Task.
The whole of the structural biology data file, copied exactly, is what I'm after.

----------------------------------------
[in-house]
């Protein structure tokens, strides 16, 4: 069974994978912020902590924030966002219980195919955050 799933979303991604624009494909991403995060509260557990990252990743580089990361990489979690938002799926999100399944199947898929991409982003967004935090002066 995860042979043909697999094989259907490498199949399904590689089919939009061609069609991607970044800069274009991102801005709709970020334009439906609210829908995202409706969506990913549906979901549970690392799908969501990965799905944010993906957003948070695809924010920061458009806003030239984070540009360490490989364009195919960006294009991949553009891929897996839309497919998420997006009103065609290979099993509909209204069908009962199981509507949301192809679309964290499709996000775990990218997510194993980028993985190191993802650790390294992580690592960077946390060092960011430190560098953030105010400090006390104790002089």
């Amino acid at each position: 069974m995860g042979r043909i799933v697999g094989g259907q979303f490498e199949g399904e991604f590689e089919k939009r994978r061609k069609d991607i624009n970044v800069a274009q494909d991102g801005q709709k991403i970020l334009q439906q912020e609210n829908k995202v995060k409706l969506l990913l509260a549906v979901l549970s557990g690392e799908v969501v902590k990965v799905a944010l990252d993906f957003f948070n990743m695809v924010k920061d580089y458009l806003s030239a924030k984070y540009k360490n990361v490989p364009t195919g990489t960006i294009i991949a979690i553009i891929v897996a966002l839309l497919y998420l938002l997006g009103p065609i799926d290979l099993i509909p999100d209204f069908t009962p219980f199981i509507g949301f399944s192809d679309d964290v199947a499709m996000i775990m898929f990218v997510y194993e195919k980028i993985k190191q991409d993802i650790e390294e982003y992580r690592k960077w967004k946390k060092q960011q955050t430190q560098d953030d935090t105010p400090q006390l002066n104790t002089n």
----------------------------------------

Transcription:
[in-house]
């Protein structure tokens, strides 16, 4: 069974994978912020902590924030966002219980195919955050 799933979303991604624009494909991403995060509260557990990252990743580089990361990489979690938002799926999100399944199947898929991409982003967004935090002066 995860042979043909697999094989259907490498199949399904590689089919939009061609069609991607970044800069274009991102801005709709970020334009439906609210829908995202409706969506990913549906979901549970690392799908969501990965799905944010993906957003948070695809924010920061458009806003030239984070540009360490490989364009195919960006294009991949553009891929897996839309497919998420997006009103065609290979099993509909209204069908009962199981509507949301192809679309964290499709996000775990990218997510194993980028993985190191993802650790390294992580690592960077946390060092960011430190560098953030105010400090006390104790002089």
């Amino acid at each position: 069974m995860g042979r043909i799933v697999g094989g259907q979303f490498e199949g399904e991604f590689e089919k939009r994978r061609k069609d991607i624009n970044v800069a274009q494909d991102g801005q709709k991403i970020l334009q439906q912020e609210n829908k995202v995060k409706l969506l990913l509260a549906v979901l549970s557990g690392e799908v969501v902590k990965v799905a944010l990252d993906f957003f948070n990743m695809v924010k920061d580089y458009l806003s030239a924030k984070y540009k360490n990361v490989p364009t195919g990489t960006i294009i991949a979690i553009i891929v897996a966002l839309l497919y998420l938002l997006g009103p065609i799926d290979l099993i509909p999100d209204f069908t009962p219980f199981i509507g949301f399944s192809d679309d964290v199947a499709m996000i775990m898929f990218v997510y194993e195919k980028i993985k190191q991409d993802i650790e390294e982003y992580r690592k960077w967004k946390k060092q960011q955050t430190q560098d953030d935090t105010p400090q006390l002066n104790t002089n």